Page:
How to create a mentally healthy workplace

This Mental Health Week (7-13 October) and World Mental Health Day (10 October), take the time to make changes towards creating a mentally healthy workplace for your workers.

Mental health conditions affect one in five Australians, so it’s possible there are people in your workplace who are experiencing conditions such as depression and anxiety.

Our claims data shows that more women experience a psychological injury than men, with the average psychological injury costing $23k compared to $12k for a physical injury due to more time away from work.

A mentally healthy workplace has a positive workplace culture where people feel supported to be able to do their best work, regardless of whether or not they have a mental health condition. If you place the same amount of importance on mental health as physical health, you’ll get the best out of your workforce, attract the best talent and have higher retention rates.

What can you do to take action this Mental Health Week?

  • Sign up to the five day workplace challenge. You’ll receive a challenge pack to help both you and your workplace complete each day of the challenge. More information is available on the Mental Health Coalition of South Australia website.
  • Attend the free ‘From the Ground Up – breakfast forum’ on 9 October if you are a sole trader or you work in the construction industry and are interested in developing a mentally healthy workplace.
  • Browse and register to attend a National Safe Work Month event.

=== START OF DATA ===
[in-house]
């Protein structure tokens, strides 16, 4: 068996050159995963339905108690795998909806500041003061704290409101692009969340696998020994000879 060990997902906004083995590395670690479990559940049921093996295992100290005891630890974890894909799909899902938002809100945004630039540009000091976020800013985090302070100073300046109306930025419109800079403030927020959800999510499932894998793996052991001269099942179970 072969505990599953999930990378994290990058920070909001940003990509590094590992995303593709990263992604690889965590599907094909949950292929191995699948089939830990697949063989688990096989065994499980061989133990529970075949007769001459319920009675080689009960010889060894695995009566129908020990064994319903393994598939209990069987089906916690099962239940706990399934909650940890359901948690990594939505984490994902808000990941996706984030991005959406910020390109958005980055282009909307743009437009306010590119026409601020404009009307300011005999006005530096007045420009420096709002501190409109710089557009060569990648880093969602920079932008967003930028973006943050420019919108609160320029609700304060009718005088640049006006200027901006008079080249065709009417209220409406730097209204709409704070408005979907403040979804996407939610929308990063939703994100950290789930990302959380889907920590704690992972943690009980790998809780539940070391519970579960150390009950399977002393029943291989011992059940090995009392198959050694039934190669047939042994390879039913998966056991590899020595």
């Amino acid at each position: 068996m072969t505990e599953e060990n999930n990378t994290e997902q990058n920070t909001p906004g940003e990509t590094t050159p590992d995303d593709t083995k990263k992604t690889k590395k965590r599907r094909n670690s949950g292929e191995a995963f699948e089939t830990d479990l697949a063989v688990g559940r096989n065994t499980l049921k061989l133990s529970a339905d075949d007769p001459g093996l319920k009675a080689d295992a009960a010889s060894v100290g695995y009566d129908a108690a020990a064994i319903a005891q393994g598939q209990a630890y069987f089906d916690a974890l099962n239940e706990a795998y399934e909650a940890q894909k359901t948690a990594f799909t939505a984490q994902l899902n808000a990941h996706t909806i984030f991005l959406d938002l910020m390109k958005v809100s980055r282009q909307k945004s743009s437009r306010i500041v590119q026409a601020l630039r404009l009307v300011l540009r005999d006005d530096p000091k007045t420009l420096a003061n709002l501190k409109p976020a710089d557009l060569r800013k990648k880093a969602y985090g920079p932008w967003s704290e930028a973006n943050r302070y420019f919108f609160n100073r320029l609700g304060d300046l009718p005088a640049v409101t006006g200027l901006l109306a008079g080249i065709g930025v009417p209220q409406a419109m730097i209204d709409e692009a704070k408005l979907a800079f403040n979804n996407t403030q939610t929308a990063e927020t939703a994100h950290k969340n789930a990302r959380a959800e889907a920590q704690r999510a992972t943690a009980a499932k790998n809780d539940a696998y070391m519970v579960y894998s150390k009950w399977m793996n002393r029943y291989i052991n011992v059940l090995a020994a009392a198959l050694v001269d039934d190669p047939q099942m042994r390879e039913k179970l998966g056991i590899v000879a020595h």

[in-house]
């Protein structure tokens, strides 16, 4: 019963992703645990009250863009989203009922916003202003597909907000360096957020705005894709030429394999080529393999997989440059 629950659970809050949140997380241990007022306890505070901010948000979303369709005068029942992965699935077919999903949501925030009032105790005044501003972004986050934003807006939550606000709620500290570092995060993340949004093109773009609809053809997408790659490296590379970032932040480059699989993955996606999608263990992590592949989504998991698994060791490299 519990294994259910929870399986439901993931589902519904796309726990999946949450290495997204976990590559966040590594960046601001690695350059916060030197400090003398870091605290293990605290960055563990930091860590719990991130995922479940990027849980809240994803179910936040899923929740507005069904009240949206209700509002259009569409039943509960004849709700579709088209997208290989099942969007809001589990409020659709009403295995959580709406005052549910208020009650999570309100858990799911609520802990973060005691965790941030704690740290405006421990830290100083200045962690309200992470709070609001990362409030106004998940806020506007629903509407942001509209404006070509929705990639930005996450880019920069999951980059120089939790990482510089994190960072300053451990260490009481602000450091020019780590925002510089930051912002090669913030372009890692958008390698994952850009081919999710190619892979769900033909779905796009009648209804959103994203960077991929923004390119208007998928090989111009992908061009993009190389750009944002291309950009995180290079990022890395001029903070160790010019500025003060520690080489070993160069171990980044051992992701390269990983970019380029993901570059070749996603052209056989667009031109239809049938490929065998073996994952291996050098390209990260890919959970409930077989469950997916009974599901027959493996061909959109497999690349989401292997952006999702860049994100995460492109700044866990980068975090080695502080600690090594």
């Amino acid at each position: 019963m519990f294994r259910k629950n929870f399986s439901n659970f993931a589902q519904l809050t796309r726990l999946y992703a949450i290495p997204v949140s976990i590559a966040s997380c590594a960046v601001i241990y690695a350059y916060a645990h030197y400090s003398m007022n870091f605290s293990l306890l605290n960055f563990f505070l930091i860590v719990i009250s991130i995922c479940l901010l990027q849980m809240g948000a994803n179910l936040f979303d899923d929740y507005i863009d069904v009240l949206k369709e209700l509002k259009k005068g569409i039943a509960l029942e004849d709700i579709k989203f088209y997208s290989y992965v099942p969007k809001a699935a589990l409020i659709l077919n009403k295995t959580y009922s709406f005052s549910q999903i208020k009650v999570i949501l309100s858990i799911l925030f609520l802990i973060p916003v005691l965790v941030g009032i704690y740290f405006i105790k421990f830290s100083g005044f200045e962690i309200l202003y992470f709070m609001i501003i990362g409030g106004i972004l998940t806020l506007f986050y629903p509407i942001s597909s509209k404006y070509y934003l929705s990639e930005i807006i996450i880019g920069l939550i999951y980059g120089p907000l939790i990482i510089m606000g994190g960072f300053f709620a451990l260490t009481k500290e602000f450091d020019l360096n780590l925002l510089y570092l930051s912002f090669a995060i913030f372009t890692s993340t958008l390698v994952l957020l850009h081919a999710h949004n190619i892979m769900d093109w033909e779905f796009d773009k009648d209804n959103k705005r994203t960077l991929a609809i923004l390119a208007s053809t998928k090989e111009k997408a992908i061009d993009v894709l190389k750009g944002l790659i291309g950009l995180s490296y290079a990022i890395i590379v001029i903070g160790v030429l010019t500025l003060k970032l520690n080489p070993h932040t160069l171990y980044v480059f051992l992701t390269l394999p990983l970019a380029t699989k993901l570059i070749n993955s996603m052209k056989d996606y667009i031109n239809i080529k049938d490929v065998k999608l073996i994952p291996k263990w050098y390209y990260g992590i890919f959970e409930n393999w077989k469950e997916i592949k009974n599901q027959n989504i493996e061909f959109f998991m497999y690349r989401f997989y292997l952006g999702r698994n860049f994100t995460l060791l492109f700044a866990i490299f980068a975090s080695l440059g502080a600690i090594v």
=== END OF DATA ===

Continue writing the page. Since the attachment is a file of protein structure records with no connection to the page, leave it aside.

• Check out the ‘Seven actions to help create a mentally healthy workplace’ from Heads Up to assist you in developing your workplace mental health strategy.
  • View our ‘Mentally healthy workplaces’ program or contact our mentally healthy workplaces consultant, Mardi Webber, who can help you to identify and reduce risk factors in your workplace and work with you to provide practical support, advice and resources.
  • Sign up to attend one of our upcoming ‘Healthy and productive workplaces’ presentations on workplace productivity and innovation, mental health, and workplace wellbeing.

Psychological injury claims in South Australia. Annually, psychological injuries make up 6.5% of claims costs, costing $5.6m. Psychological injuries cost more: $23k per psychological injury claim vs $7k per physical injury claim. Industries most at risk: manufacturing, construction, health care and social assistance, Psychological injuries by age: <20 – 2%, 20-29 – 14%, 30-39 – 23%, 40-49 – 28%, 50-59 – 25%, 60+ – 8%. More women have psychological injury claims: 60% women vs 40% men. Data relates to registered employer claims for FY2017-18. Data as at 20 September 2018.